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Summarising, paraphrasing and direct quotations

There are three main ways in which you can integrate information or ideas from other sources into your writing:

  • direct quotation

  • paraphrasing

  • summarising.

Read this extract from “Utility Privatisation in Sub-Saharan Africa: A case study of water” by Kate Bayliss of the University of Greenwich, London, published in the Journal of Modern African Studies in 2003.

Now many countries are privatising utilities, mainly under the guidance of international donors (Bayliss 2002). To some extent this is due to poor performance under public ownership (although not all had bad results). In the water sector, for example, in many cases leakage levels have been high due to aging infrastructure and illegal connections. There are weak billing and revenue collection mechanisms, and in some cases public sector organisations fail to pay their water bills and the tariff structure has failed to recoup costs. In Tanzania, World Bank advisers suggest that only about 8% of all water produced was being billed (Wateraid, 2002).

Now look at the three different ways in students have referred to this section of text in their essays.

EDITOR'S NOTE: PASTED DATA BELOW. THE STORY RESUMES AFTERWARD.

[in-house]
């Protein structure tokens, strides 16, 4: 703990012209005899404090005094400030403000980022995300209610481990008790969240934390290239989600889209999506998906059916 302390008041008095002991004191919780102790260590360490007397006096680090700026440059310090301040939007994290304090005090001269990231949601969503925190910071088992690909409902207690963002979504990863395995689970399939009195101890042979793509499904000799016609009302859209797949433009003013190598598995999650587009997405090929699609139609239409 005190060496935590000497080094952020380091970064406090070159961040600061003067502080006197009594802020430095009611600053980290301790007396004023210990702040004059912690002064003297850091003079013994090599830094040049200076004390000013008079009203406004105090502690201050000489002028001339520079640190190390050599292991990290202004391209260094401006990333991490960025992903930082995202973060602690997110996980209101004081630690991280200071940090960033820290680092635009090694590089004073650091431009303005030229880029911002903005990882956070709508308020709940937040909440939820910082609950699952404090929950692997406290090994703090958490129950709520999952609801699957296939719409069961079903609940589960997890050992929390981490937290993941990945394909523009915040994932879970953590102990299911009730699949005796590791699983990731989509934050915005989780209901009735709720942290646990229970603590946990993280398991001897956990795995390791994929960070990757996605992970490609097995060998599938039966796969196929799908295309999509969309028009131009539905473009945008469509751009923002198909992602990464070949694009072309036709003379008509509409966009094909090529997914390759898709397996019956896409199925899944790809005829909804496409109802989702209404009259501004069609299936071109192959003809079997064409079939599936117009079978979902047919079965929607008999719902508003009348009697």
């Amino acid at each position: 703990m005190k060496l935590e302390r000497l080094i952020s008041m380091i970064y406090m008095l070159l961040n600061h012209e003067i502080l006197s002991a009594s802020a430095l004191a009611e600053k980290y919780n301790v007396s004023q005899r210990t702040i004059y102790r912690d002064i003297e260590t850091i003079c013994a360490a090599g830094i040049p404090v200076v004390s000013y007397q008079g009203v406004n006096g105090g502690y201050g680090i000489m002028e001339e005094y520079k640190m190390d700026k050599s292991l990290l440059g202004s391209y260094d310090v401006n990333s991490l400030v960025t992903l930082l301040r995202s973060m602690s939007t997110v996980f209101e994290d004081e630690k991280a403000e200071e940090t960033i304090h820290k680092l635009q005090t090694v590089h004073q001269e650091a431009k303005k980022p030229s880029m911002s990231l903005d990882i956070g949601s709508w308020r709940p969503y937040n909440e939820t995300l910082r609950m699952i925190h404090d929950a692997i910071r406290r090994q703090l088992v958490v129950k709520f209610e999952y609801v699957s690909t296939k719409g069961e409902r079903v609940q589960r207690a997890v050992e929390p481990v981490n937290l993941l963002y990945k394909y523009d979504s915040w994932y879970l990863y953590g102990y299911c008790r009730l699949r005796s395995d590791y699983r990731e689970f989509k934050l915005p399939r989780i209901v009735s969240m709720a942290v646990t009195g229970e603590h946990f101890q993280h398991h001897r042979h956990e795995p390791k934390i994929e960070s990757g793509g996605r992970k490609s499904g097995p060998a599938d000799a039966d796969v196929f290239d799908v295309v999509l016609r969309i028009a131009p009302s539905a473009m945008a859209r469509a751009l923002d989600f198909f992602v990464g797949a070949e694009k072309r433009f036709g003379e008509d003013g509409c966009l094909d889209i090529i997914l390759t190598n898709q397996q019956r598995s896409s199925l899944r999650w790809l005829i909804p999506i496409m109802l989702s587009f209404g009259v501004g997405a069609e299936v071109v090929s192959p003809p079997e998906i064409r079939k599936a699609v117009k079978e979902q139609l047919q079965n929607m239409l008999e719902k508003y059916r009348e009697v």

Source text Student essay
Bayliss (2003) cites “aging infrastructure and illegal connections” as the main reasons for high leakage levels in water utilities under public ownership. Direct quotation
Here the writer repeats the exact words from the source text and encloses these in quotation marks.
Not all the problems are due to lack of investment. According to Bayliss (2003), water utilities under public ownership have failed to operate effectively in the way they invoice customers and collect payments. Paraphrasing
Here the writer takes a point from the source text and expresses it in his or her own words.
Many water utilities under public ownership have performed badly, partly due to lack of investment in infrastructure, but also because of inefficiencies in water distribution, invoicing and collecting payments (Bayliss, 2003). As a result international aid donors have pushed for privatization. Summary
Here the writer summarises a section of text, in his or her own words. Notice that much of the detail from the source text is not included in the summary. The summary is therefore significantly shorter than the section of the source text it relates to.

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This article is from the free online course:

An Intermediate Guide to Writing in English for University Study

University of Reading